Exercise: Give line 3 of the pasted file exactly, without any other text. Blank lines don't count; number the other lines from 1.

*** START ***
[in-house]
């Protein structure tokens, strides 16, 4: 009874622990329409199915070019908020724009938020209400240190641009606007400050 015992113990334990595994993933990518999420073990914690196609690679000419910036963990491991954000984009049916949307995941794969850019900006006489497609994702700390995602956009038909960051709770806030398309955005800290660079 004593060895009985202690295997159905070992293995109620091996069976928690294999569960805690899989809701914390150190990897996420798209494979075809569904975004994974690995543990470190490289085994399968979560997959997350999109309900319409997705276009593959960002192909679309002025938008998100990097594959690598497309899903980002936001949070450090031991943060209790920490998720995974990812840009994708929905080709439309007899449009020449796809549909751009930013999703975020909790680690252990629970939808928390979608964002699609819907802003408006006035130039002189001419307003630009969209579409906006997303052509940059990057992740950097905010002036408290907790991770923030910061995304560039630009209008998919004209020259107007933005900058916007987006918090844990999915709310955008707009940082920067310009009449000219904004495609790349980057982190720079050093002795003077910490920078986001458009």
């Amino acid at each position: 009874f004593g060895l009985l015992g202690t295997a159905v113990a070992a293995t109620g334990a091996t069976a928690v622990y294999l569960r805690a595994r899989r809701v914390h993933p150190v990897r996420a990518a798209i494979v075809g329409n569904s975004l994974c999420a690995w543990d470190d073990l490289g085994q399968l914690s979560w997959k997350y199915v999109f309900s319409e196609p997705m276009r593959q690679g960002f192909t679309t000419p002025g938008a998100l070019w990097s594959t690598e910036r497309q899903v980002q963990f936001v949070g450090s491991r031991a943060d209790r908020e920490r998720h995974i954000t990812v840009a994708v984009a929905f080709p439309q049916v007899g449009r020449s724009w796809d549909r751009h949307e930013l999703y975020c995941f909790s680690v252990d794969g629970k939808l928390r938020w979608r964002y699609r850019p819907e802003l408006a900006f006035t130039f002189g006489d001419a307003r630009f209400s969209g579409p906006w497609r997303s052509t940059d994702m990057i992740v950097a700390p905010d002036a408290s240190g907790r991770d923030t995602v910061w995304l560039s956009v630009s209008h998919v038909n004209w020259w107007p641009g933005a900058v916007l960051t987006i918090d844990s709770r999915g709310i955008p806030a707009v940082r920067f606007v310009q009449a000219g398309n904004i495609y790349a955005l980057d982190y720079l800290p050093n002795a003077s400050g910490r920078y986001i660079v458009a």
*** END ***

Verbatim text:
């Amino acid at each position: 009874f004593g060895l009985l015992g202690t295997a159905v113990a070992a293995t109620g334990a091996t069976a928690v622990y294999l569960r805690a595994r899989r809701v914390h993933p150190v990897r996420a990518a798209i494979v075809g329409n569904s975004l994974c999420a690995w543990d470190d073990l490289g085994q399968l914690s979560w997959k997350y199915v999109f309900s319409e196609p997705m276009r593959q690679g960002f192909t679309t000419p002025g938008a998100l070019w990097s594959t690598e910036r497309q899903v980002q963990f936001v949070g450090s491991r031991a943060d209790r908020e920490r998720h995974i954000t990812v840009a994708v984009a929905f080709p439309q049916v007899g449009r020449s724009w796809d549909r751009h949307e930013l999703y975020c995941f909790s680690v252990d794969g629970k939808l928390r938020w979608r964002y699609r850019p819907e802003l408006a900006f006035t130039f002189g006489d001419a307003r630009f209400s969209g579409p906006w497609r997303s052509t940059d994702m990057i992740v950097a700390p905010d002036a408290s240190g907790r991770d923030t995602v910061w995304l560039s956009v630009s209008h998919v038909n004209w020259w107007p641009g933005a900058v916007l960051t987006i918090d844990s709770r999915g709310i955008p806030a707009v940082r920067f606007v310009q009449a000219g398309n904004i495609y790349a955005l980057d982190y720079l800290p050093n002795a003077s400050g910490r920078y986001i660079v458009a």